EXPERT PERSPECTIVE — Putin has been sucked into the conquest and occupation of a hostile Ukraine; the very circumstance he has sought to avoid over the past two decades. The West too must avoid ‘mission creep’ in spite of Ukraine’s ordeal. Putin’s fate may be sealed but his departure could be one of the most dangerous periods in world history.
One of the many ironies of President Putin’s current campaign in Ukraine is that he has fallen foul of the very mission creep that he carefully observed in America’s wars in Afghanistan and Iraq. All his actions since the initial phase of the Chechen war of 1999-2000 have pointed to his learning from Western mistakes. Wherever possible he has employed hybrid warfare; such as using proxies and ‘frozen conflicts’ in the Donbass and Georgia, cyber attacks and disinformation, and mercenaries (the Wagner Group) in Africa. Even when he has used conventional forces he has planned for quick and relatively light interventions with clear goals, such as annexing Crimea and saving Syria’s President Assad.
In planning the current Ukraine campaign, he seems to have envisaged a two-stage operation. The massing of troops along the borders of Ukraine might (he may have calculated) have had two effects. Ukrainians could have been sufficiently intimidated to sue for peace or overthrow the Zelensky government. Additionally, the West might have agreed to exclude Ukraine from both the EU and NATO in perpetuity. On the other hand, some of Putin’s demands (such as the roll-back to a pre-1997 NATO) seemed calculated to be rejected.
So, invasion must always have been his preferred outcome. However, he clearly expected a very different sort of invasion to the one which transpired; maybe not a triumphant drive to Kyiv with a cheering population lining the streets (like the Anschluss in 1938) but more reminiscent of the 3-day invasion of Afghanistan in 1979 which was not greeted with flowers but at least was largely uncontested. Thus, he saw no need for heavy bombing or shelling of Kyiv prior to arriving in the city and establishing a puppet government.
In an ideal world the Russian troops would then have withdrawn from Ukraine, or at least from public visibility, as they did after the brief and successful operation to shore up the Tokayev government in Kazakhstan in January. Ukraine would then have become a second Belarus ruled by a compliant government dependent on Russia’s support but at arm’s length from Moscow.
French officials warned this week, the worst is yet to come in Ukraine after a phone call between French President Emmanuel Macron and Russian President Vladimir Putin.
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The strength of the Ukrainian opposition to the invasion and the speed and unity of the Western reaction must have come as an enormous shock to Putin. And here comes the critical moment of mission creep. He could not bring himself to abandon the invasion but instead doubled-down with the sort of coercive operation which worked for him in Chechnya in 1999, but in very different and far less visible circumstances.
The power and might of the Russian army will surely conquer the much of Ukraine in the next few weeks but it will be brutal and ugly. The Russian army and security services will then be drawn into overseeing an occupation. Even assuming that anti-Lukashenko protests do not restart in Belarus (and anti-Putin demonstrations do not get out of control in Moscow) the subjugation of Ukraine will be a massive task. With a faltering economy at home and with body bags returning to Russia Putin will be at greater risk than at any time during his 22-year reign.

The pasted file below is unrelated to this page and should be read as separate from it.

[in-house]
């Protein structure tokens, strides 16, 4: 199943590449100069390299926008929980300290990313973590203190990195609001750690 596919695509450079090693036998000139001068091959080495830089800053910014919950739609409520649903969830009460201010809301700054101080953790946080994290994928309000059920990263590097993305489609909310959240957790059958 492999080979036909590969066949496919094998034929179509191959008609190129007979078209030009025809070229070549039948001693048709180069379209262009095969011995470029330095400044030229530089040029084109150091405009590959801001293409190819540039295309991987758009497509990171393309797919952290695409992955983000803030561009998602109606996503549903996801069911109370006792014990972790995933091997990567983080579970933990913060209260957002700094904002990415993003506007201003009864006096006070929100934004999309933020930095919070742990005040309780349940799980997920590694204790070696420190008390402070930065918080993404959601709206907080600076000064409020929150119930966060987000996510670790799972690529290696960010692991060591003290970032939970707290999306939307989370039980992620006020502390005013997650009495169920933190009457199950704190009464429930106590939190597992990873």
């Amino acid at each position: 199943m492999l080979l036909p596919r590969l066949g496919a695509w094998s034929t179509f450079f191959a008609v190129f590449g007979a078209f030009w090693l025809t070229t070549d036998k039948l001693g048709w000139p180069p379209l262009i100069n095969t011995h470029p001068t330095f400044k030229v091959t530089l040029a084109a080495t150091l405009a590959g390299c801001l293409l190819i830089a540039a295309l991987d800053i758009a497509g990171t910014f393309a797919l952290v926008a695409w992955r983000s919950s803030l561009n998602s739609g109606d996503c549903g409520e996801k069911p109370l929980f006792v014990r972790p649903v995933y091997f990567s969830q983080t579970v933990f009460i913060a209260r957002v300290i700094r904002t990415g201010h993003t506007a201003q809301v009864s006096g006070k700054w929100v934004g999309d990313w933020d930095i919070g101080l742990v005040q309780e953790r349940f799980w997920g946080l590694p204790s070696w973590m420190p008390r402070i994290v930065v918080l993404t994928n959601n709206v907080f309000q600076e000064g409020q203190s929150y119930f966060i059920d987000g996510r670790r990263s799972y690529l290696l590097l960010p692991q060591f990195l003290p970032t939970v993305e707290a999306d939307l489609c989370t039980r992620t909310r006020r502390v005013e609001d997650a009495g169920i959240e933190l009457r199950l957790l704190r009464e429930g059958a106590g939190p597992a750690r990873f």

But the situation is replete with danger for the West too. The perils of mission creep will be considerable as popular and human right pressures grow for more active solidarity with the people of Ukraine. If British Foreign Secretary Liz Truss’s comments can prompt Putin to alert his nuclear forces how much more so would a ‘no-fly zone’. As Putin becomes more and more vulnerable we can expect more nuclear threats and we may also be reminded of his chemical and biological warfare capabilities. Even equipment and ammunition resupply for Ukrainian fighters across the Polish border could be presented by Putin as a casus belli.
A cornered and reviled Putin might also strike out at NATO in the hope of provoking a response. In this context the position of the three Baltic States is particularly exposed; especially Lithuania with its proximity to the Kaliningrad enclave and Estonia with its vulnerable town of Narva.
Read The Facts that Putin Cannot Change by Cipher Brief Expert and former Sr. Member of the British Foreign Office Nick Fishwick only in The Cipher Brief
It is hard not to conclude that this saga could be the end of Putin. But his final years could be protracted and dangerous. Analysts were predicting the fall of Robert Mugabe for nearly two decades and his successor is little better. Those with the power to challenge Putin are no better than him; Igor Sechin of Rosneft or one of the other Siloviki (ex security personnel) or perhaps the current leadership of the FSB which stands to lose financially from the collapsing economy. Even the courageous Alexei Navalny is a long way from being a democratic leader in the Zelensky mould.
Finally, the most alarming aspect of this whole affair is Putin’s psychological isolation. His public humiliation of his Head of Foreign Intelligence (SVR) on television was a chilling moment, showing that his contempt is not just reserved for weak Western leaders but also for his own advisors. His departure from the world stage could be one of the most hazardous periods in world history.
Read With the World Turning Against Him, Putin’s Going to Need a Way Out from Former National Security Advisor to the Canadian Prime Minister, Richard B. Fadden only in The Cipher Brief